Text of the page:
David Cameron's greatest legacy: the rise and rise of UKIP

David Cameron's greatest legacy: the rise and rise of UKIP

British Prime Minister David Cameron has been making bold, statesman-like noises about Islamic State and President Putin this week. Well, of course he has. It’s what desperate leaders always do when their domestic policies and popularity ratings are tanking.

Unfortunately, it may be too little too late.

Cameron has reached that stage in his political career where, even were he singlehandedly to liberate Mosul, personally undo the handcuffs of all the captive Yazidis, Christians and Shias, stop the Syrian civil war, and engineer an enduring peaceful settlement in the Ukraine, he would still go down in history as one of Britain’s lesser prime ministerial also-rans.

Indeed, it is looking increasingly as though his single most significant legacy will be the one summed up by the cover of this week’s Private Eye satirical magazine: David Cameron, perhaps even more so than charismatic leader Nigel Farage, is the man most responsible for rise and rise of the Britain’s tea party UKIP.

Consider the latest opinion polls.

YouGov/Sun poll CON 32%, LAB 35%, LDEM 8%, UKIP 15%

This spells out the situation in black and white. Cameron’s Conservatives stand barely a prayer of winning a working majority at the next UK general election. And this despite the fact that Cameron’s prime opponent, Labour leader Ed Miliband, is widely considered such a weird, comical, economically illiterate joke figure as to be almost unelectable. And also, despite the fact that Britain currently has one of the world’s most successful economies and is enjoying a house price boom which is making many of the people who ought naturally be drawn to voting Conservative earn more in a year, tax free, than they do from their day jobs.

Why then are the Conservatives still polling so relatively dismally?

Simple. Because a significant chunk of their natural voter base does not consider them worthy of the name “conservative.”

And most of the blame for this can be laid directly at Cameron’s door.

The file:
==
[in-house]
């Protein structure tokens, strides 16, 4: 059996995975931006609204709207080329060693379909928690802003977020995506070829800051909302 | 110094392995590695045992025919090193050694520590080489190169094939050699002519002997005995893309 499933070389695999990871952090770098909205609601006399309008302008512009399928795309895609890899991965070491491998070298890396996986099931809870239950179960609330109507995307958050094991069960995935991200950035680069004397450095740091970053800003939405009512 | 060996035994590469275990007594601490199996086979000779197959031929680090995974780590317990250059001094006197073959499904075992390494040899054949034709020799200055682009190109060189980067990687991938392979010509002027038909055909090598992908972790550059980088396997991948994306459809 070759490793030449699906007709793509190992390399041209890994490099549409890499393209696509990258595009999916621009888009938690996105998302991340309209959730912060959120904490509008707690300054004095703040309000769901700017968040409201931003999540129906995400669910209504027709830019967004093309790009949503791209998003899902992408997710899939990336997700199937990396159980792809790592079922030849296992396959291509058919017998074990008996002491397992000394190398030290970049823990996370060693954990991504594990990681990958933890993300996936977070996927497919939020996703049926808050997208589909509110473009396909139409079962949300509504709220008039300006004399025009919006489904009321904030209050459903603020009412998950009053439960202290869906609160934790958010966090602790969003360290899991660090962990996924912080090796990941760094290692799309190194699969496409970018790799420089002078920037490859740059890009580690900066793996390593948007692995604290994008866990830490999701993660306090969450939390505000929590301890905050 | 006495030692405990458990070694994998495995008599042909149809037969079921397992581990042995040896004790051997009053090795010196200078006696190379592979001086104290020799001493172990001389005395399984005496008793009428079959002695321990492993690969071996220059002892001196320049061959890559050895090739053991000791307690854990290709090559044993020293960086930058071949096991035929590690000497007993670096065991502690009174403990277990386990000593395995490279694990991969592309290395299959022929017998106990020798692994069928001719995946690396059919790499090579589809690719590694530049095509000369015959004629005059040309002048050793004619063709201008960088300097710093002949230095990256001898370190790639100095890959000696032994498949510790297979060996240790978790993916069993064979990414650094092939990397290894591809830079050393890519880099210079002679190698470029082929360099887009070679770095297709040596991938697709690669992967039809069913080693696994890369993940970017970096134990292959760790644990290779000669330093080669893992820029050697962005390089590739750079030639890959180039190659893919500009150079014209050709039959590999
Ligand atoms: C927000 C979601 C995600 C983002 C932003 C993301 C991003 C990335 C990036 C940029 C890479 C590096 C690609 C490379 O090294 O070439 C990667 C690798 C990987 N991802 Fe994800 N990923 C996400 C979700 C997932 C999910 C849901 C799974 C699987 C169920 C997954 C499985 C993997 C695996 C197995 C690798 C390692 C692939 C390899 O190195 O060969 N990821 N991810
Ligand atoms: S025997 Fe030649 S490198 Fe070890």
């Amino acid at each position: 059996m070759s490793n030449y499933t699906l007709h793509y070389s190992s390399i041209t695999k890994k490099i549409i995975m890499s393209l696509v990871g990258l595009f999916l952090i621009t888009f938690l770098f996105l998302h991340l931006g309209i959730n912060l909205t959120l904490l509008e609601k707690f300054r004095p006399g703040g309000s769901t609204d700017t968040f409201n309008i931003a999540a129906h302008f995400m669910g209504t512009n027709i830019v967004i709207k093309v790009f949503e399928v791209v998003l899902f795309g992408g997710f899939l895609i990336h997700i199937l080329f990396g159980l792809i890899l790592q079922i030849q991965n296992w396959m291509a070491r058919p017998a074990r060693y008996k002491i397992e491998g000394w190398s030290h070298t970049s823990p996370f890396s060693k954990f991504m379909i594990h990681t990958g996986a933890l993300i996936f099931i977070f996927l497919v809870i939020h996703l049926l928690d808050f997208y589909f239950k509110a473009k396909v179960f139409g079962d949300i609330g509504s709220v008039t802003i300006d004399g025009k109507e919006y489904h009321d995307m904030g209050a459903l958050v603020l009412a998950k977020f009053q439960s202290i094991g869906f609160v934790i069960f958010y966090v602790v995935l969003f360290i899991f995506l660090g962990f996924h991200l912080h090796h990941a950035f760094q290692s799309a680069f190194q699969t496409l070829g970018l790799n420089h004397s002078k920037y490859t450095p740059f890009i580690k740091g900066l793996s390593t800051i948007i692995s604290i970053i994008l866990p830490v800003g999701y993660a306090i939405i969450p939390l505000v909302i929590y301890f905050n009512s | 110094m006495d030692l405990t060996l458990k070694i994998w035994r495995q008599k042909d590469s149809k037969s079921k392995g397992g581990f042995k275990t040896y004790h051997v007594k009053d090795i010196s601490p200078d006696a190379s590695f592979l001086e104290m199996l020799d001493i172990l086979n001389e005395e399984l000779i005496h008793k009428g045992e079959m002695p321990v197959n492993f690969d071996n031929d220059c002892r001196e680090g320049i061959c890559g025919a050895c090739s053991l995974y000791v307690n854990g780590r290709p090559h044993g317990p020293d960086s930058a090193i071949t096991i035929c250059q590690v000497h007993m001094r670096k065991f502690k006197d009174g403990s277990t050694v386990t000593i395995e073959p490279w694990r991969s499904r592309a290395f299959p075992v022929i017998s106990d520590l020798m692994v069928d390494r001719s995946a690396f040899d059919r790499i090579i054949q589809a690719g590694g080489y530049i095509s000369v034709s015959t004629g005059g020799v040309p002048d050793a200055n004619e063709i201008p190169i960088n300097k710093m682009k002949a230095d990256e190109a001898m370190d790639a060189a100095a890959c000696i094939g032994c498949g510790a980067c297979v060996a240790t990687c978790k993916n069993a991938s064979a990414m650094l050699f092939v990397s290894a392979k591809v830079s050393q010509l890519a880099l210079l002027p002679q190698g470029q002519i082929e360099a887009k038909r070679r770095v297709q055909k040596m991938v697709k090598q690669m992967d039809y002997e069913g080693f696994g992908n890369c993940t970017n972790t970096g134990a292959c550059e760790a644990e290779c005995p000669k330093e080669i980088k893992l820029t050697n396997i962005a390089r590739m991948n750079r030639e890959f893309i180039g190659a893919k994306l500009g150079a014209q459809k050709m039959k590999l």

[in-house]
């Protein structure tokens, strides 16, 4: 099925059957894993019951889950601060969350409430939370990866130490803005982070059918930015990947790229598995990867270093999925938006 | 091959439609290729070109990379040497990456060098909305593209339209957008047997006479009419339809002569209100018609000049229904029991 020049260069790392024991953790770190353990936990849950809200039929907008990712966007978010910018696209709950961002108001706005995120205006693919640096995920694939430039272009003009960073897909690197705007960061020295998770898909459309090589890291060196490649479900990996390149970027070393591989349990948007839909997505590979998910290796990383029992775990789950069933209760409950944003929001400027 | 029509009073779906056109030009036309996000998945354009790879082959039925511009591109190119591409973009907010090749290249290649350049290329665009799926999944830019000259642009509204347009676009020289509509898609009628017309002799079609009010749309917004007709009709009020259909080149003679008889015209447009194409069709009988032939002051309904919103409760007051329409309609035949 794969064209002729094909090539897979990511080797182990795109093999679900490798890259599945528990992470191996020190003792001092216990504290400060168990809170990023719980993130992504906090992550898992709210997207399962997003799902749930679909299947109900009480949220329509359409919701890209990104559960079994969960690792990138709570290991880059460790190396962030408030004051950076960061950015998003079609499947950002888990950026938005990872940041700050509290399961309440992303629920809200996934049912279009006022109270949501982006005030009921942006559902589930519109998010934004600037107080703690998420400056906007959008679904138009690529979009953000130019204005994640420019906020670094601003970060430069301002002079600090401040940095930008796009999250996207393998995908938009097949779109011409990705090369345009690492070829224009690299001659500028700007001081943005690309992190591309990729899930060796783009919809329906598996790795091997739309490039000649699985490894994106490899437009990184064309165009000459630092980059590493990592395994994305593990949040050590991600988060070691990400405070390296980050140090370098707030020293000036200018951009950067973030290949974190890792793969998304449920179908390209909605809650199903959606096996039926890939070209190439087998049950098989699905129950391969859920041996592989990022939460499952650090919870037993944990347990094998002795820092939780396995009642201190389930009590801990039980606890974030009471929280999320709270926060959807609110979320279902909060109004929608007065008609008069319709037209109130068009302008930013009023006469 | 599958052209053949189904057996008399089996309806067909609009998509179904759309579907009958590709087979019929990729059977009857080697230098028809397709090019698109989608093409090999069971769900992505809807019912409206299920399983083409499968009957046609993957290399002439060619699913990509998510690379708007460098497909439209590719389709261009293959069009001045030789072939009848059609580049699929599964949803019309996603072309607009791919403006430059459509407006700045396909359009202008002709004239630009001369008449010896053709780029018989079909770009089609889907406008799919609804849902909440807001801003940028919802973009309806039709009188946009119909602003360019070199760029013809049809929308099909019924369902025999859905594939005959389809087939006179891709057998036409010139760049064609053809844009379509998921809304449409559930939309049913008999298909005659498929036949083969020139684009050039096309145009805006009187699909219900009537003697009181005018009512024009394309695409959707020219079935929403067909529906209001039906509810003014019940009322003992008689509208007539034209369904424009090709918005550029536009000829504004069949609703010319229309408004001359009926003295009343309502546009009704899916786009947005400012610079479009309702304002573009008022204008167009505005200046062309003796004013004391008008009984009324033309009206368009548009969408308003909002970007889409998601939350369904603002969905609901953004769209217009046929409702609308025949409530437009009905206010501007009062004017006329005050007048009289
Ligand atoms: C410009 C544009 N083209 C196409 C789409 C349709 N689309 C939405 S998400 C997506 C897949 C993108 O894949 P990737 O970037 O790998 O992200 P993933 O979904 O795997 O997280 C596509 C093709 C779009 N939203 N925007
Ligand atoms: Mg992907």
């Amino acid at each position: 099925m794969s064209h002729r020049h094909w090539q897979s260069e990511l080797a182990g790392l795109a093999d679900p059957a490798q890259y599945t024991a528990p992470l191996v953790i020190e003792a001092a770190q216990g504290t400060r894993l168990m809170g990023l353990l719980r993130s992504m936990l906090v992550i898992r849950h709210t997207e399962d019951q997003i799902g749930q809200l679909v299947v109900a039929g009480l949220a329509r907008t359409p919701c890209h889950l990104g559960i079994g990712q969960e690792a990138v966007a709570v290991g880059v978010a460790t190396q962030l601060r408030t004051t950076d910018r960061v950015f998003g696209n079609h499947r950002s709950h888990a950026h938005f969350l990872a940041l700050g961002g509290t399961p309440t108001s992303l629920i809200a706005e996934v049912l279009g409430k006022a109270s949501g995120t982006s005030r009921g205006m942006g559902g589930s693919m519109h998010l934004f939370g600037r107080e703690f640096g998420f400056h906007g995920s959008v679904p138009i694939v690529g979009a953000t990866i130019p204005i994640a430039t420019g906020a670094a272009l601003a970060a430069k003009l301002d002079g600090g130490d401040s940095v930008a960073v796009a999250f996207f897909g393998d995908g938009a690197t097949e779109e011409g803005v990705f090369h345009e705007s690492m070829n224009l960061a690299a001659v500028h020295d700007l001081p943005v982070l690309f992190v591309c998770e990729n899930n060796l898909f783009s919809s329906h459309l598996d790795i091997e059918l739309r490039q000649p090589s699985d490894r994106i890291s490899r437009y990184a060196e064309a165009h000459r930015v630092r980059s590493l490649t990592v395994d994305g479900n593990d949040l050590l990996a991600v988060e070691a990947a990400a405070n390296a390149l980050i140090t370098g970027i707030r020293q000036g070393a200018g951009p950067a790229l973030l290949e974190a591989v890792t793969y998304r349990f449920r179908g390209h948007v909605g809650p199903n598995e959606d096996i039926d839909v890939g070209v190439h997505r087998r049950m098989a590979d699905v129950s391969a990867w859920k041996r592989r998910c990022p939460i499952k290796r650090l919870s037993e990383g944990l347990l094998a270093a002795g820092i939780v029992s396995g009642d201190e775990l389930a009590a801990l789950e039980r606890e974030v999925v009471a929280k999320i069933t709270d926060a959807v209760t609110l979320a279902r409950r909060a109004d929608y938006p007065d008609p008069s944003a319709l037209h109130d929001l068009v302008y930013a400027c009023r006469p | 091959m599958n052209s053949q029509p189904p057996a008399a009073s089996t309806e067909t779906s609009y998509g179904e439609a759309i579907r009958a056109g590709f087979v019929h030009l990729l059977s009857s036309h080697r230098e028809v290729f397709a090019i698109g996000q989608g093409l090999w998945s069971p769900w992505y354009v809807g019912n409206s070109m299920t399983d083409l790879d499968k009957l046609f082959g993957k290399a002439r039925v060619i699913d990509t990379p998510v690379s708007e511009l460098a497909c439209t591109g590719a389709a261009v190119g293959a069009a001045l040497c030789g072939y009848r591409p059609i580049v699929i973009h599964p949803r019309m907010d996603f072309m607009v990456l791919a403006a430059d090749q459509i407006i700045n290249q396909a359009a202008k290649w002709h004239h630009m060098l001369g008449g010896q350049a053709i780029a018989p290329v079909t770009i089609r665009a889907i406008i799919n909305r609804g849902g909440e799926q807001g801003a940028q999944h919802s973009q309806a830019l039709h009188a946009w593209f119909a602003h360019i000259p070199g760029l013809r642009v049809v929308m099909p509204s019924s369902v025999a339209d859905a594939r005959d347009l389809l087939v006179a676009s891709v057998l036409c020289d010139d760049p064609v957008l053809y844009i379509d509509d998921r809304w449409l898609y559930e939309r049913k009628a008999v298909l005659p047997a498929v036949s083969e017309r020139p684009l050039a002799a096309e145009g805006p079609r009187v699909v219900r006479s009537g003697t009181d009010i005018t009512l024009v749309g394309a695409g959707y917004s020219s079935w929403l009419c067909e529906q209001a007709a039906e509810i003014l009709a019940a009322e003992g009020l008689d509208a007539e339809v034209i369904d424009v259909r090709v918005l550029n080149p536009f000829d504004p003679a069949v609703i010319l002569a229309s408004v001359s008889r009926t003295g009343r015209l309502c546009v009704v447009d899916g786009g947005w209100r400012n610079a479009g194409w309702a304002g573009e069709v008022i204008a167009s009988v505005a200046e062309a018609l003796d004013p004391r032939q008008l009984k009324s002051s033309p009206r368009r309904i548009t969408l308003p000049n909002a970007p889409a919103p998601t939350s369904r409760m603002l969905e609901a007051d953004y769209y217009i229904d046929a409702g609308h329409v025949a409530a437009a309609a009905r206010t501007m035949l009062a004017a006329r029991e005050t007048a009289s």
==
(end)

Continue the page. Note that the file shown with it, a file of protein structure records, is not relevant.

Cameron rose to power on a modernising ticket. The Conservatives – as his Home Secretary Theresa May once unhelpfully put it – were seen as “the nasty party.” So Cameron made it his mission to “detoxify the brand.”

Under the slogan “Vote Blue, Go Green”, he committed the party to hard-left environmental policies (heavily subsidised renewables; a war on “carbon”; the devastation of Britain’s matchlessly beautiful countryside with bat-chomping, bird-slicing eco-crucifixes) straight out of the manual of Luddite, anti-capitalist pressure groups like Greenpeace and Friends of the Earth.

He alienated social conservatives with his promotion of gay marriage.

He infuriated the Tory shires by bilking on his commitment to repeal the ban on fox hunting; by wiping out country-dwellers’ views and property values with wind turbines and solar farms; by sacking the one minister in his cabinet – Department of Environment, Food and Rural Affairs (DEFRA) Secretary Owen Paterson – who understood the needs of Britain’s rural communities.

He irked economic conservatives by failing – despite frequent protestations to the contrary – sufficiently to cut public spending and to address Britain’s growing debt burden.

He maddened traditionalists – not to mention one of the Conservative party’s most natural support bases: the military – with his swingeing defence cuts.

And if there were any remaining Conservatives not yet driven to apoplexy by his blithering centrism, he soon put paid to their loyalties with his stance on Europe. So much of what is wrong with Britain right now can be traced directly to its iniquitous and subordinate relationship with the European Union: the economically-damaging carbon dioxide emissions targets; the meddling directives assaulting personal freedom (on everything from pesticides to the kind of hair-dryer you are allowed to use); the out-of-control immigration….